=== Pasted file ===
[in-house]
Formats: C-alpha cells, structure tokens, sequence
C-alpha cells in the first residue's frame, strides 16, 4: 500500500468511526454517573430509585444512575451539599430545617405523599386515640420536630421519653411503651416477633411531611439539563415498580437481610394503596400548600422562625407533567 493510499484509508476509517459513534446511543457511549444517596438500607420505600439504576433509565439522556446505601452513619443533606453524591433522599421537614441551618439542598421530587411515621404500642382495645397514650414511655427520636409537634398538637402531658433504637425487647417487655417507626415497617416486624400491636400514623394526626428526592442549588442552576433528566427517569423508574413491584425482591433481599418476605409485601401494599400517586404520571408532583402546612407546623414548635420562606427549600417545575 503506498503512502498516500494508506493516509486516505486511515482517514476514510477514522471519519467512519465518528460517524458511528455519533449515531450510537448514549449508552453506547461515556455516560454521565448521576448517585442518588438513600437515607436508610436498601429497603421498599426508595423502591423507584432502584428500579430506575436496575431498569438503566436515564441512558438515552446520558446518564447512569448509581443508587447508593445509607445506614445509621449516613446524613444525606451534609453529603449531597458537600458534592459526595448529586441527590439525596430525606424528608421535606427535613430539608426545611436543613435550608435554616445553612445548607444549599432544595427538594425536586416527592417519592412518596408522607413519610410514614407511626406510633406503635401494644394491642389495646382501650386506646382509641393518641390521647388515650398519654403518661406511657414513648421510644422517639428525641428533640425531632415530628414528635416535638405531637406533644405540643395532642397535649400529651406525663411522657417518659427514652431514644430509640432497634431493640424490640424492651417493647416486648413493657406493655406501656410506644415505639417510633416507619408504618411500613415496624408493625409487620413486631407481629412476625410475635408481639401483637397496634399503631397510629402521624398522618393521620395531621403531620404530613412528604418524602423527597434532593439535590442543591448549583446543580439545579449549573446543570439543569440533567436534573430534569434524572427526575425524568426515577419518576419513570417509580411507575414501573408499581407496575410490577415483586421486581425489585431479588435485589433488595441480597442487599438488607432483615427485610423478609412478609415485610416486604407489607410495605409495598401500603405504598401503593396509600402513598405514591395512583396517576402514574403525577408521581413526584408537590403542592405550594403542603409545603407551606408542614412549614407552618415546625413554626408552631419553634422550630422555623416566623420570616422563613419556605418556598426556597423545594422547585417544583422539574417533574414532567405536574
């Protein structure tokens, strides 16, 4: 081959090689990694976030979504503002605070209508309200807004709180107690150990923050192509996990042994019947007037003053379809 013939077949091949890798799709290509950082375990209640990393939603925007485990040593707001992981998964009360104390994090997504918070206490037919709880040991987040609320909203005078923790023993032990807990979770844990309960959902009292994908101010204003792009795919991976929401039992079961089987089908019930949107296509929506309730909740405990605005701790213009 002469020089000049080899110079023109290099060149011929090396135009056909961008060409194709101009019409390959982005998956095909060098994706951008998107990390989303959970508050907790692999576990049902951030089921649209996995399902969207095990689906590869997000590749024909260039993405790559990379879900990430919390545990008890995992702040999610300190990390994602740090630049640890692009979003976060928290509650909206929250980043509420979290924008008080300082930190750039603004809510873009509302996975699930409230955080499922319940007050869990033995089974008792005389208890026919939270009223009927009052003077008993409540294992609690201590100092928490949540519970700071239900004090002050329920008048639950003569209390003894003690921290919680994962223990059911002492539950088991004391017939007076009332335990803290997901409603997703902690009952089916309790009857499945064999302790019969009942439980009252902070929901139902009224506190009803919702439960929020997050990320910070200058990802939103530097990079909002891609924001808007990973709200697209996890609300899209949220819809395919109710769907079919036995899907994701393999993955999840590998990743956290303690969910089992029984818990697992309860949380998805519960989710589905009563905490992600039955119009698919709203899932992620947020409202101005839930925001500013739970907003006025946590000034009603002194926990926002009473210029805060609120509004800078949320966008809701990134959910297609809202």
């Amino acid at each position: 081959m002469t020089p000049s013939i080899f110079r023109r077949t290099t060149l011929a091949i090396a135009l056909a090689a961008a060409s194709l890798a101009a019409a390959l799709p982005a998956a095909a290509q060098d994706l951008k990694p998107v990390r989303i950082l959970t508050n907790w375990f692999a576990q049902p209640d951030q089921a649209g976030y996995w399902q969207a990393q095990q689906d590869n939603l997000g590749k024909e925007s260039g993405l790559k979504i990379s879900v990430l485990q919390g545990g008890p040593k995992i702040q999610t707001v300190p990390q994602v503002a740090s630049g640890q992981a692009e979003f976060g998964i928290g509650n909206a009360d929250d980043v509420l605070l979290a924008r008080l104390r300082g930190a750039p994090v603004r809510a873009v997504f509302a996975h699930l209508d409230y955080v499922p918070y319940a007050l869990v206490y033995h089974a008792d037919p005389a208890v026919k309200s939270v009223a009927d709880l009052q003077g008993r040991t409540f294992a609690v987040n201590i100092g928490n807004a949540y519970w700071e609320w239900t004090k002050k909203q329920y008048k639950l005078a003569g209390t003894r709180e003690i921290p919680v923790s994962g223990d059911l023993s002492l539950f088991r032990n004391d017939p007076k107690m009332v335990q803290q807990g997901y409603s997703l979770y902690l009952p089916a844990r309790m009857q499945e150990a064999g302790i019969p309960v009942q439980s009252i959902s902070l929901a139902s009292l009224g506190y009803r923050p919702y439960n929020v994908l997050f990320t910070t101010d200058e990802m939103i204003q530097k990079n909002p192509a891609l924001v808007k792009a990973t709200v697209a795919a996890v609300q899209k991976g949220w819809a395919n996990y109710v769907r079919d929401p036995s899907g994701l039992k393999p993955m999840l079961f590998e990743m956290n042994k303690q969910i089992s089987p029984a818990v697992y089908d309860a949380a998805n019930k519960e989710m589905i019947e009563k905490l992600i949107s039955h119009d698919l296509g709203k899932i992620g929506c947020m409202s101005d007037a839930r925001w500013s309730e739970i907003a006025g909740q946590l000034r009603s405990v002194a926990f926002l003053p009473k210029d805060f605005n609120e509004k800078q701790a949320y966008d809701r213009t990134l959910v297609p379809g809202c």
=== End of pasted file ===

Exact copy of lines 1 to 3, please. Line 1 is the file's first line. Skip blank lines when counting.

[in-house]
Formats: C-alpha cells, structure tokens, sequence
C-alpha cells in the first residue's frame, strides 16, 4: 500500500468511526454517573430509585444512575451539599430545617405523599386515640420536630421519653411503651416477633411531611439539563415498580437481610394503596400548600422562625407533567 493510499484509508476509517459513534446511543457511549444517596438500607420505600439504576433509565439522556446505601452513619443533606453524591433522599421537614441551618439542598421530587411515621404500642382495645397514650414511655427520636409537634398538637402531658433504637425487647417487655417507626415497617416486624400491636400514623394526626428526592442549588442552576433528566427517569423508574413491584425482591433481599418476605409485601401494599400517586404520571408532583402546612407546623414548635420562606427549600417545575 503506498503512502498516500494508506493516509486516505486511515482517514476514510477514522471519519467512519465518528460517524458511528455519533449515531450510537448514549449508552453506547461515556455516560454521565448521576448517585442518588438513600437515607436508610436498601429497603421498599426508595423502591423507584432502584428500579430506575436496575431498569438503566436515564441512558438515552446520558446518564447512569448509581443508587447508593445509607445506614445509621449516613446524613444525606451534609453529603449531597458537600458534592459526595448529586441527590439525596430525606424528608421535606427535613430539608426545611436543613435550608435554616445553612445548607444549599432544595427538594425536586416527592417519592412518596408522607413519610410514614407511626406510633406503635401494644394491642389495646382501650386506646382509641393518641390521647388515650398519654403518661406511657414513648421510644422517639428525641428533640425531632415530628414528635416535638405531637406533644405540643395532642397535649400529651406525663411522657417518659427514652431514644430509640432497634431493640424490640424492651417493647416486648413493657406493655406501656410506644415505639417510633416507619408504618411500613415496624408493625409487620413486631407481629412476625410475635408481639401483637397496634399503631397510629402521624398522618393521620395531621403531620404530613412528604418524602423527597434532593439535590442543591448549583446543580439545579449549573446543570439543569440533567436534573430534569434524572427526575425524568426515577419518576419513570417509580411507575414501573408499581407496575410490577415483586421486581425489585431479588435485589433488595441480597442487599438488607432483615427485610423478609412478609415485610416486604407489607410495605409495598401500603405504598401503593396509600402513598405514591395512583396517576402514574403525577408521581413526584408537590403542592405550594403542603409545603407551606408542614412549614407552618415546625413554626408552631419553634422550630422555623416566623420570616422563613419556605418556598426556597423545594422547585417544583422539574417533574414532567405536574